Marc-André Bernier, head of underwater archaeology at Parks Canada, said in a teleconference from Ottawa that this year’s research season was the most successful since the discovery of the HMS Erebus shipwreck in 2014. Parks Canada divers and Inuit located the HMS Terror, the second ship of the Franklin expedition, in 2016.

Parks Canada diver at HMS Erebus shipwreck
A Parks Canada diver retrieves a glass decanter at the HMS Erebus shipwreck.
Parks Canada's Underwater Archaeology Team

From mid-August to mid-September, 2019, the Parks Canada and Inuit research team began systematically excavating the large and complex shipwreck. “We focused on areas that had not been disturbed since the ship had sunk,” Bernier said. “Right now, our focus is the cabins of the officers, and we’re working our way toward the higher officers. That’s where we think we have a better chance of finding more clues to what happened to the expedition, which is one of the major objectives.”

Over a total of 93 dives this year, archaeologists concentrated on three crew members’ cabins on the port side amidships: one belonging to the third lieutenant, one for the steward, and one likely for the ice master. In drawers underneath the third lieutenant’s bed, they discovered a tin box with a pair of the officer’s epaulets in “pristine condition,” Bernier said. They may have belonged to James Walter Fairholme, one of the three lieutenants on the Erebus.

HMS Erebus shipwreck epaulets
A pair of epaulets, which may have belonged to third lieutenant James Walter Fairholme, was found at the HMS Erebus shipwreck.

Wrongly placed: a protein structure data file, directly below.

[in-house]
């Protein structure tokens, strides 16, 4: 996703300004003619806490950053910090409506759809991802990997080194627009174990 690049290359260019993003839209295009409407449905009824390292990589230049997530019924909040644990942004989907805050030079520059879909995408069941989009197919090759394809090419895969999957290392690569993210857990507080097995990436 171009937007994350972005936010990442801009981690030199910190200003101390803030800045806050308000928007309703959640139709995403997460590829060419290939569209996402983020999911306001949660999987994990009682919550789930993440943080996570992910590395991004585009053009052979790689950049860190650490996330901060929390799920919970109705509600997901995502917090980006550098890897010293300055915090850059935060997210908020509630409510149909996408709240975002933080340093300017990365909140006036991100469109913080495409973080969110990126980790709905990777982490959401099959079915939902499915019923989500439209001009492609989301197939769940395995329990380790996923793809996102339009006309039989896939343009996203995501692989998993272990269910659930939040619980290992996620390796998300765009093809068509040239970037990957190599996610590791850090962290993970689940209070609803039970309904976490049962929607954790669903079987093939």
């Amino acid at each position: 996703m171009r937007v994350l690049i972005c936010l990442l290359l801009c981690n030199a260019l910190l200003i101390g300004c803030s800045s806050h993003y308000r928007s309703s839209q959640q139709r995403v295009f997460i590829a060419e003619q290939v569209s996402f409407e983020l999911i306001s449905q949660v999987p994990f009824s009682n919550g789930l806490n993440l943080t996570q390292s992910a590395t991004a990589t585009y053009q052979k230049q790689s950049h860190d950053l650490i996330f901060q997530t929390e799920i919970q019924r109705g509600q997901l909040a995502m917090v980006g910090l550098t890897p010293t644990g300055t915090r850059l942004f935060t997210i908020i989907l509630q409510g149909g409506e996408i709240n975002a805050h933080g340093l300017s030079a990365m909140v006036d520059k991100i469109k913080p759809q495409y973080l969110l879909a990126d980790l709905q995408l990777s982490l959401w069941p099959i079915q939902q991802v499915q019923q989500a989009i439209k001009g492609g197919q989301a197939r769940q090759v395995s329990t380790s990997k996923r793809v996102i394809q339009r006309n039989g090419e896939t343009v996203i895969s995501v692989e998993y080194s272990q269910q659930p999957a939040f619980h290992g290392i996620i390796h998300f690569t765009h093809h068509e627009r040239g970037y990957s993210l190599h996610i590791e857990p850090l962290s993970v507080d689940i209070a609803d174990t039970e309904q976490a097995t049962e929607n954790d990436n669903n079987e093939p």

Parks Canada's Underwater Archaeology Team

In the steward’s pantry, where items used to serve the captain were stored, divers carefully brushed away sediment to reveal dozens of plates, bowls, dish warmers, strainers, and more— about 50 serving pieces total. Bernier said some of the most exciting finds were personal objects that could be linked to individuals, such as a lead stamp with the inscription “Ed. Hoar,” for Edmund Hoar, the 23-year-old captain’s steward. They also found a piece of red sealing wax with a fingerprint of its last user.

Dishes at HMS Erebus shipwreck
Divers found dishes in the steward's pantry at the HMS Erebus shipwreck.
Parks Canada's Underwater Archaeology Team

Other intriguing items brought to the surface include a glass decanter, found in the officers’ mess area on the lower deck, which may have held brandy or port; a high-quality hairbrush with a few human hairs still in the bristles; and a cedar-wood pencil case. All of the artifacts are jointly owned by the Government of Canada and Inuit.

Hairbrush from HMS Erebus shipwreck
A hairbrush discovered at the HMS Erebus shipwreck still had a few human hairs in the bristles.
Parks Canada's Underwater Archaeology Team

The extensive recovery was made possible by a new research barge, which was moored over the shipwreck and provided hyperbaric chambers and hot-water suits. While wearing the suits, divers were able to stay in the frigid waters for about 90 minutes at a time; they spent over 100 hours examining the wreck this year.

The HMS Erebus’s size and excellent state of preservation mean there’s much more to discover, Bernier said. The Erebus is 108 feet long, and though the upper deck has collapsed, there are 20 cabins on the main deck. They’ve examined only three so far. “There are tens of thousands of artifacts still there,” Bernier tells Mental Floss. “We’re going to be very focused and save what needs to be saved, and go to places [in the wreck] where there are good chances of finding the most information that is valuable for the site.”